Many of the giant flour manufacturers in the United States do not grind whole wheat flour from the whole grain. Instead, they separate all three parts of the wheat grain and recombine them to produce whole wheat flour. It’s far cheaper to produce this way because the majority of their business is in white flour. This is completely legal in the United States and qualifies to be called whole grain. Investigate the source of your whole wheat flour before you buy.

That’s the short version of a very long story about how America became reliant on enriched white flour. For your good health, start switching to whole grain flours such as whole wheat and spelt in your baked goods, choose pasta made with whole wheat flour and pick brown rice over white rice. The nutrients naturally found in whole grains make enrichment unnecessary. Whole grains are packed with fiber and offer variety in flavor and texture. A cookie made with whole wheat pastry flour tastes as good, if not better, than one made with white flour and your conscience can rest easy knowing you fed your family something healthier.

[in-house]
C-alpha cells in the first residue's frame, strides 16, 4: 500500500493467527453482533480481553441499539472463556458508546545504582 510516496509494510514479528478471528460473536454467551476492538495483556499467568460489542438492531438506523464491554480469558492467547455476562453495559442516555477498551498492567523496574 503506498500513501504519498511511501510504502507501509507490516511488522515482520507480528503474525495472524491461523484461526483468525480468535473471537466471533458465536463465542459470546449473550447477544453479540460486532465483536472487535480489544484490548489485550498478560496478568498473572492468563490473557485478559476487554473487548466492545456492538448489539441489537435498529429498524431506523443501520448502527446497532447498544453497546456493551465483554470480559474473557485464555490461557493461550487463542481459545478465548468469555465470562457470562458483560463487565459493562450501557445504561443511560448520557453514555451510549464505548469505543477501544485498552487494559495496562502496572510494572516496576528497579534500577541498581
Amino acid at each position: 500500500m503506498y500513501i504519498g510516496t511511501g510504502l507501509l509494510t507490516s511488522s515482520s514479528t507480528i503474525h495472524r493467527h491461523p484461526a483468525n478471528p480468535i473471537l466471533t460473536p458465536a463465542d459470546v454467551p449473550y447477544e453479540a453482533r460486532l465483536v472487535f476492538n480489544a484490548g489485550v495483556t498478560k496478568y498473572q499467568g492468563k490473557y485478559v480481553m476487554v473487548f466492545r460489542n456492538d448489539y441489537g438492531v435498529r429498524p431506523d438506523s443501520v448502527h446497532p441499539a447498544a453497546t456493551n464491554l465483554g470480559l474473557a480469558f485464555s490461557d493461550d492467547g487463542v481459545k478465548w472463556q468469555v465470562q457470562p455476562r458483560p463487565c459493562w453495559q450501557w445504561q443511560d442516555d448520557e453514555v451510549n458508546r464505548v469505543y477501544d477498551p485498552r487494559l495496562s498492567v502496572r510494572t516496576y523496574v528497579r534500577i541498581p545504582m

WOW Chocolate Chip Cookies

Recipe developed by Chelsea Lincoln, author of Flavor Vegan

  •     1/2 cup Margarine (Non-hydrogenated)
  •     1/3 cup Oil
  •     1-1/2 cups Evaporated Cane Juice Sugar
  •     2/3 cup Milk (Soy, Rice, Cow)
  •     2 tsp Vanilla
  •     2-1/2 cups Whole Wheat Pastry Flour
  •     1-1/4 cups Regular Rolled Oats
  •     1 tsp Baking Powder
  •     1 tsp Baking Soda
  •     1/2 cup Walnuts- Baker’s Pieces
  •     1/2 cup Chocolate Chips*


Cream together margarine, oil and sugar until very well blended. Add in milk and vanilla and blend. In a separate bowl, mix together the flour, oats, baking powder and soda. Stir dry ingredients into wet ingredients. When half blended, add in the walnuts and chocolate chips. Mix everything until just blended, careful not to over mix. Refrigerate for 20 minutes. Place by the tablespoon on a greased cookie sheet. Bake at 350°F for about 10 minutes. Makes 2 dozen cookies.

*To make these truly unprocessed for October Unprocessed, use Enjoy Life Semi-Sweet Chocolate Chips or break up your favorite unsweetened chocolate bar (just be sure to watch out for that pesky soy lecithin); choose to use applesauce or mashed bananas for the margarine and be sure to select an unprocessed oil, such as olive oil or coconut oil.

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Cassidy Stockton Google: Cassidy Stockton